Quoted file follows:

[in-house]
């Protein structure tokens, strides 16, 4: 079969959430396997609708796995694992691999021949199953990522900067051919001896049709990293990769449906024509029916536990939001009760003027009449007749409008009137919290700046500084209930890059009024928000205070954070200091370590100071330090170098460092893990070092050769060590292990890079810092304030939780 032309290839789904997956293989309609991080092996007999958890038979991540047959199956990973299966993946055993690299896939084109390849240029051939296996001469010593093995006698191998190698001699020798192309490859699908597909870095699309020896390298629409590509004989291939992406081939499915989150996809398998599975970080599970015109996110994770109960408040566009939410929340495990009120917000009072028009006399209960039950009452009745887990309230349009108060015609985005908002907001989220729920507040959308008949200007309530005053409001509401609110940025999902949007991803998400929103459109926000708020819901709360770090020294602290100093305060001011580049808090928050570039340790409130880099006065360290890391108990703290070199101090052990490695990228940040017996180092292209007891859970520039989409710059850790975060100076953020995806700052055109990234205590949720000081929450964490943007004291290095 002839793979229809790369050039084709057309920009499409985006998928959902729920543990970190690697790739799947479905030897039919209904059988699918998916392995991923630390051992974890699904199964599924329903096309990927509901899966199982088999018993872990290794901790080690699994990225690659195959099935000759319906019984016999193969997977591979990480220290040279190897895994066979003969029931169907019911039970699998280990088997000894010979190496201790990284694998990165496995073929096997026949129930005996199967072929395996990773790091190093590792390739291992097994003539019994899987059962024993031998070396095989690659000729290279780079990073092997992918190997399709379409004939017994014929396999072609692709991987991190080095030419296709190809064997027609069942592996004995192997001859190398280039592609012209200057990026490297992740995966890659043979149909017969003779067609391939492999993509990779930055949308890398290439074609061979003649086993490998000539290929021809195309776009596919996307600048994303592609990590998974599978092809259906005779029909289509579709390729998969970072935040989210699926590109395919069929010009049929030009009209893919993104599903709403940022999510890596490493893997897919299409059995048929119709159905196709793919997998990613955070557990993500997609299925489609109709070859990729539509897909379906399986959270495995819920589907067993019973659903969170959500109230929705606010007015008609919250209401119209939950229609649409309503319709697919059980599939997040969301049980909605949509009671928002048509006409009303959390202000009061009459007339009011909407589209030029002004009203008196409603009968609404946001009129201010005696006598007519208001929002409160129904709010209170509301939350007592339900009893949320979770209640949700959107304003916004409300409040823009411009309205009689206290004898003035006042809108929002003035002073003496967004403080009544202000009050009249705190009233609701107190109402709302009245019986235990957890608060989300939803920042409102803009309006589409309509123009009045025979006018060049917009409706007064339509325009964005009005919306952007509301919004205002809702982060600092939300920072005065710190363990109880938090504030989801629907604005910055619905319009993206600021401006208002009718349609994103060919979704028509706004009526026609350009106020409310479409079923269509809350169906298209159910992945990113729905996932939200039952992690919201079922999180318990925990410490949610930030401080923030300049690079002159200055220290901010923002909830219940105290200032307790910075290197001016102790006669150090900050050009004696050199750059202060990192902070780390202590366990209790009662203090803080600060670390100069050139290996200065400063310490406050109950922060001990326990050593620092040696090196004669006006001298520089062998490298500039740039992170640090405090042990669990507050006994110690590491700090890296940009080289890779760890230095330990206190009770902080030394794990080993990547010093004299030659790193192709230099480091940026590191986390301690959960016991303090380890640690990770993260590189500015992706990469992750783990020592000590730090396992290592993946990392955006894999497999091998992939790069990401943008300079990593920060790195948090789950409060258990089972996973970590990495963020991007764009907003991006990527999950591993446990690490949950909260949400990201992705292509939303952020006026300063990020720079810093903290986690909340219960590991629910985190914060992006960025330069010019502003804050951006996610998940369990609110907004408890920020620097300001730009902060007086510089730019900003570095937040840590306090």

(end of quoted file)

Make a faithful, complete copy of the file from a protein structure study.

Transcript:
[in-house]
């Protein structure tokens, strides 16, 4: 079969959430396997609708796995694992691999021949199953990522900067051919001896049709990293990769449906024509029916536990939001009760003027009449007749409008009137919290700046500084209930890059009024928000205070954070200091370590100071330090170098460092893990070092050769060590292990890079810092304030939780 032309290839789904997956293989309609991080092996007999958890038979991540047959199956990973299966993946055993690299896939084109390849240029051939296996001469010593093995006698191998190698001699020798192309490859699908597909870095699309020896390298629409590509004989291939992406081939499915989150996809398998599975970080599970015109996110994770109960408040566009939410929340495990009120917000009072028009006399209960039950009452009745887990309230349009108060015609985005908002907001989220729920507040959308008949200007309530005053409001509401609110940025999902949007991803998400929103459109926000708020819901709360770090020294602290100093305060001011580049808090928050570039340790409130880099006065360290890391108990703290070199101090052990490695990228940040017996180092292209007891859970520039989409710059850790975060100076953020995806700052055109990234205590949720000081929450964490943007004291290095 002839793979229809790369050039084709057309920009499409985006998928959902729920543990970190690697790739799947479905030897039919209904059988699918998916392995991923630390051992974890699904199964599924329903096309990927509901899966199982088999018993872990290794901790080690699994990225690659195959099935000759319906019984016999193969997977591979990480220290040279190897895994066979003969029931169907019911039970699998280990088997000894010979190496201790990284694998990165496995073929096997026949129930005996199967072929395996990773790091190093590792390739291992097994003539019994899987059962024993031998070396095989690659000729290279780079990073092997992918190997399709379409004939017994014929396999072609692709991987991190080095030419296709190809064997027609069942592996004995192997001859190398280039592609012209200057990026490297992740995966890659043979149909017969003779067609391939492999993509990779930055949308890398290439074609061979003649086993490998000539290929021809195309776009596919996307600048994303592609990590998974599978092809259906005779029909289509579709390729998969970072935040989210699926590109395919069929010009049929030009009209893919993104599903709403940022999510890596490493893997897919299409059995048929119709159905196709793919997998990613955070557990993500997609299925489609109709070859990729539509897909379906399986959270495995819920589907067993019973659903969170959500109230929705606010007015008609919250209401119209939950229609649409309503319709697919059980599939997040969301049980909605949509009671928002048509006409009303959390202000009061009459007339009011909407589209030029002004009203008196409603009968609404946001009129201010005696006598007519208001929002409160129904709010209170509301939350007592339900009893949320979770209640949700959107304003916004409300409040823009411009309205009689206290004898003035006042809108929002003035002073003496967004403080009544202000009050009249705190009233609701107190109402709302009245019986235990957890608060989300939803920042409102803009309006589409309509123009009045025979006018060049917009409706007064339509325009964005009005919306952007509301919004205002809702982060600092939300920072005065710190363990109880938090504030989801629907604005910055619905319009993206600021401006208002009718349609994103060919979704028509706004009526026609350009106020409310479409079923269509809350169906298209159910992945990113729905996932939200039952992690919201079922999180318990925990410490949610930030401080923030300049690079002159200055220290901010923002909830219940105290200032307790910075290197001016102790006669150090900050050009004696050199750059202060990192902070780390202590366990209790009662203090803080600060670390100069050139290996200065400063310490406050109950922060001990326990050593620092040696090196004669006006001298520089062998490298500039740039992170640090405090042990669990507050006994110690590491700090890296940009080289890779760890230095330990206190009770902080030394794990080993990547010093004299030659790193192709230099480091940026590191986390301690959960016991303090380890640690990770993260590189500015992706990469992750783990020592000590730090396992290592993946990392955006894999497999091998992939790069990401943008300079990593920060790195948090789950409060258990089972996973970590990495963020991007764009907003991006990527999950591993446990690490949950909260949400990201992705292509939303952020006026300063990020720079810093903290986690909340219960590991629910985190914060992006960025330069010019502003804050951006996610998940369990609110907004408890920020620097300001730009902060007086510089730019900003570095937040840590306090």